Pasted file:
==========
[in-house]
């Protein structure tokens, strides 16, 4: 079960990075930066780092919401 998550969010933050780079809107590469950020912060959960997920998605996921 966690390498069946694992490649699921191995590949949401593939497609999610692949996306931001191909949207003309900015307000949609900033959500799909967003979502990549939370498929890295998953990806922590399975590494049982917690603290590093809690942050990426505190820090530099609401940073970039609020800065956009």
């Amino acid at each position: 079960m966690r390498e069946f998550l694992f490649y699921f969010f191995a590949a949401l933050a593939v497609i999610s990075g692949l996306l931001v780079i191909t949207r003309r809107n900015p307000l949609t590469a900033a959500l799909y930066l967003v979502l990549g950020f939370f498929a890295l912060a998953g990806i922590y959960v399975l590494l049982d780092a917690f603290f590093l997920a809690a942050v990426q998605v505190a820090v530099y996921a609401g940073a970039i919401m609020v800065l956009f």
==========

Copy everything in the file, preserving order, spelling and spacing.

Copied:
[in-house]
């Protein structure tokens, strides 16, 4: 079960990075930066780092919401 998550969010933050780079809107590469950020912060959960997920998605996921 966690390498069946694992490649699921191995590949949401593939497609999610692949996306931001191909949207003309900015307000949609900033959500799909967003979502990549939370498929890295998953990806922590399975590494049982917690603290590093809690942050990426505190820090530099609401940073970039609020800065956009």
């Amino acid at each position: 079960m966690r390498e069946f998550l694992f490649y699921f969010f191995a590949a949401l933050a593939v497609i999610s990075g692949l996306l931001v780079i191909t949207r003309r809107n900015p307000l949609t590469a900033a959500l799909y930066l967003v979502l990549g950020f939370f498929a890295l912060a998953g990806i922590y959960v399975l590494l049982d780092a917690f603290f590093l997920a809690a942050v990426q998605v505190a820090v530099y996921a609401g940073a970039i919401m609020v800065l956009f």